Infants born to diabetic mothers have a higher frequency of impaired neurodevelopment. The omega-3 or n-3 fatty acid docosahexaenoic acid (DHA) is an important structural component of neural tissue and is critical for fetal brain development. Maternal DHA supplementation during pregnancy is linked to better infant neurodevelopment; however, maternal-fetal transfer of DHA is reduced in women with diabetes. Evidence of mechanisms explaining altered maternal-fetal DHA transfer in this population is limited. This review explores existing evidence underpinning reduced maternal-fetal DHA transfer in maternal fuel metabolism in this population. Further research is necessary to evaluate the role of peroxisome proliferatoractivated receptors in modulating placental fatty acid binding and maternal-fetal DHA transfer. Considerations for clinical practice include a diet high in DHA and/or provision of supplemental DHA to obstetric diabetic patients within minimum guidelines.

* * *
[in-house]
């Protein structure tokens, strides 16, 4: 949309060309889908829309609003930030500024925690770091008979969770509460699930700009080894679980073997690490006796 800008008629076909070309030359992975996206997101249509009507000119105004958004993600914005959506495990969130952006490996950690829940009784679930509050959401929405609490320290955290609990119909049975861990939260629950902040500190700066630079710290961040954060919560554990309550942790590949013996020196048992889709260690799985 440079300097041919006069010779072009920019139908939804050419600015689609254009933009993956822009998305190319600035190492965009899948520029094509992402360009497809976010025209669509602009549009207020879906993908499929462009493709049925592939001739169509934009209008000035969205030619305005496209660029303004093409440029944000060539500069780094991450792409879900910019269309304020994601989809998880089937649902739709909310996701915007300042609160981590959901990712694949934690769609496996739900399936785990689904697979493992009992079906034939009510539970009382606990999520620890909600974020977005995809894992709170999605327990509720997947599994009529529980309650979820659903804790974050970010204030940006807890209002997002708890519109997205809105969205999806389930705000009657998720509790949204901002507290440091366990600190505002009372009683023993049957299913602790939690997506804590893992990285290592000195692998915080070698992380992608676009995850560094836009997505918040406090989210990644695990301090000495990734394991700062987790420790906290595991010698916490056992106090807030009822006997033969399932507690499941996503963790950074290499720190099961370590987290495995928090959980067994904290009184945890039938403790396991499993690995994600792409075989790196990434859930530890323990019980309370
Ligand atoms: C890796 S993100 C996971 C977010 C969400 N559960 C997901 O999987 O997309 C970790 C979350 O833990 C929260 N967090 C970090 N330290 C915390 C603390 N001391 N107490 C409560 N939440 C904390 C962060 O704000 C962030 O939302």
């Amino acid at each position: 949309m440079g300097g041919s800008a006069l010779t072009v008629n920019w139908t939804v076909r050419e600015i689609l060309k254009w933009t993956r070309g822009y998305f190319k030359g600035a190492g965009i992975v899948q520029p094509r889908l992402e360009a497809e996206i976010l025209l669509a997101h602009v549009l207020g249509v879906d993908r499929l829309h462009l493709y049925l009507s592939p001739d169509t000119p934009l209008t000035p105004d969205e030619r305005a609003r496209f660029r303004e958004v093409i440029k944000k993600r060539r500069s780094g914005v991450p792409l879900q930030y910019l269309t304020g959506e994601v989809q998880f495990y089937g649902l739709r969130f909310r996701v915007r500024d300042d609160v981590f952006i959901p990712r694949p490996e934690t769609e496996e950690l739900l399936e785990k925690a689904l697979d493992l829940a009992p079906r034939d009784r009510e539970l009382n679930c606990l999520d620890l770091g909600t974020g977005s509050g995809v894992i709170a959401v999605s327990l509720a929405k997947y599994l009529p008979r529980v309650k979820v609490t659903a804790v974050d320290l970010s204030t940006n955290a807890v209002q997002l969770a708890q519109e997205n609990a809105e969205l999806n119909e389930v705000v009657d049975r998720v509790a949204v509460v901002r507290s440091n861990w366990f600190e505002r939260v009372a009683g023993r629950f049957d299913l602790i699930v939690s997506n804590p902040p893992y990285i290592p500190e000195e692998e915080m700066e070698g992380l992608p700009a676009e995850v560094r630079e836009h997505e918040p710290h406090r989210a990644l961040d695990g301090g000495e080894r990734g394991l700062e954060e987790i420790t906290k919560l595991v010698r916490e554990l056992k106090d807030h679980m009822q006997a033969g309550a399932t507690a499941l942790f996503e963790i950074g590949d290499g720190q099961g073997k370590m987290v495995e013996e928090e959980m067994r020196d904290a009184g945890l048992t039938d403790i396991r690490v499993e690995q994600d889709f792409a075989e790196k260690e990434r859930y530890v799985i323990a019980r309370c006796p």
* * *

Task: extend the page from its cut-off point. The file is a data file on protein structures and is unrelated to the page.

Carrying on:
- Altered omega-3 transfer
- Infant developmental outcomes
- Omega-3 fatty acids
- Pregestational type 2 diabetes
ASJC Scopus subject areas
- Medicine (miscellaneous)
- Nutrition and Dietetics